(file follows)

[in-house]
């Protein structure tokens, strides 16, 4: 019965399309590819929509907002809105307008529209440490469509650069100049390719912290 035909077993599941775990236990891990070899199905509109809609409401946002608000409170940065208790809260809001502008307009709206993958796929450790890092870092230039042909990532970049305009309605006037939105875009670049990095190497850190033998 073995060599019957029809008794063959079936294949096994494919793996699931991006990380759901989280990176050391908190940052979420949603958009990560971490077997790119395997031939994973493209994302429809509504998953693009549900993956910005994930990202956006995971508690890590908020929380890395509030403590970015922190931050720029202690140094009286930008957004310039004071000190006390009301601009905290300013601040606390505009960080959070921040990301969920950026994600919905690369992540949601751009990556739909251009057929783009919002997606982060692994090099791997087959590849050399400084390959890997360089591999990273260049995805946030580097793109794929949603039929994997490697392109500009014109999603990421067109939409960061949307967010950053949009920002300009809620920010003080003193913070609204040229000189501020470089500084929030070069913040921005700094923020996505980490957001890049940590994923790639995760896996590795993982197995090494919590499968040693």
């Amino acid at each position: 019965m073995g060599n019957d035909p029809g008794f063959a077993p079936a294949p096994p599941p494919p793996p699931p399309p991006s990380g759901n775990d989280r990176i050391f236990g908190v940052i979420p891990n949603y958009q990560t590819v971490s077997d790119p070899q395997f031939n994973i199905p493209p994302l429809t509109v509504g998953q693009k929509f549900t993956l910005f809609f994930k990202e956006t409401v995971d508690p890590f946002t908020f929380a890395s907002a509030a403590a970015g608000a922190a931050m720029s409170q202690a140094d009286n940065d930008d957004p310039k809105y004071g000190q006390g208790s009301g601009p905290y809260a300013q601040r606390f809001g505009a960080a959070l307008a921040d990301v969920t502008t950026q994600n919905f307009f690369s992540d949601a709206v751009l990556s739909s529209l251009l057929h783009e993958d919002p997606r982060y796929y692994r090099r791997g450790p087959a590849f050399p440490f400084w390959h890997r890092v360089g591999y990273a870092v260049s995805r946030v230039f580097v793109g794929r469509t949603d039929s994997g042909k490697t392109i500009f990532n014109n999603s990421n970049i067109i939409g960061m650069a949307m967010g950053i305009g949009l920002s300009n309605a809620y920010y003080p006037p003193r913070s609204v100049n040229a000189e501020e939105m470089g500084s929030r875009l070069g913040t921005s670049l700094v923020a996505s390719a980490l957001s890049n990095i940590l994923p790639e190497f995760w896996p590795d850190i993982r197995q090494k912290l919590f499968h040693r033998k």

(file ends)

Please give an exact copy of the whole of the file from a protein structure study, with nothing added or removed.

[in-house]
């Protein structure tokens, strides 16, 4: 019965399309590819929509907002809105307008529209440490469509650069100049390719912290 035909077993599941775990236990891990070899199905509109809609409401946002608000409170940065208790809260809001502008307009709206993958796929450790890092870092230039042909990532970049305009309605006037939105875009670049990095190497850190033998 073995060599019957029809008794063959079936294949096994494919793996699931991006990380759901989280990176050391908190940052979420949603958009990560971490077997790119395997031939994973493209994302429809509504998953693009549900993956910005994930990202956006995971508690890590908020929380890395509030403590970015922190931050720029202690140094009286930008957004310039004071000190006390009301601009905290300013601040606390505009960080959070921040990301969920950026994600919905690369992540949601751009990556739909251009057929783009919002997606982060692994090099791997087959590849050399400084390959890997360089591999990273260049995805946030580097793109794929949603039929994997490697392109500009014109999603990421067109939409960061949307967010950053949009920002300009809620920010003080003193913070609204040229000189501020470089500084929030070069913040921005700094923020996505980490957001890049940590994923790639995760896996590795993982197995090494919590499968040693």
């Amino acid at each position: 019965m073995g060599n019957d035909p029809g008794f063959a077993p079936a294949p096994p599941p494919p793996p699931p399309p991006s990380g759901n775990d989280r990176i050391f236990g908190v940052i979420p891990n949603y958009q990560t590819v971490s077997d790119p070899q395997f031939n994973i199905p493209p994302l429809t509109v509504g998953q693009k929509f549900t993956l910005f809609f994930k990202e956006t409401v995971d508690p890590f946002t908020f929380a890395s907002a509030a403590a970015g608000a922190a931050m720029s409170q202690a140094d009286n940065d930008d957004p310039k809105y004071g000190q006390g208790s009301g601009p905290y809260a300013q601040r606390f809001g505009a960080a959070l307008a921040d990301v969920t502008t950026q994600n919905f307009f690369s992540d949601a709206v751009l990556s739909s529209l251009l057929h783009e993958d919002p997606r982060y796929y692994r090099r791997g450790p087959a590849f050399p440490f400084w390959h890997r890092v360089g591999y990273a870092v260049s995805r946030v230039f580097v793109g794929r469509t949603d039929s994997g042909k490697t392109i500009f990532n014109n999603s990421n970049i067109i939409g960061m650069a949307m967010g950053i305009g949009l920002s300009n309605a809620y920010y003080p006037p003193r913070s609204v100049n040229a000189e501020e939105m470089g500084s929030r875009l070069g913040t921005s670049l700094v923020a996505s390719a980490l957001s890049n990095i940590l994923p790639e190497f995760w896996p590795d850190i993982r197995q090494k912290l919590f499968h040693r033998k």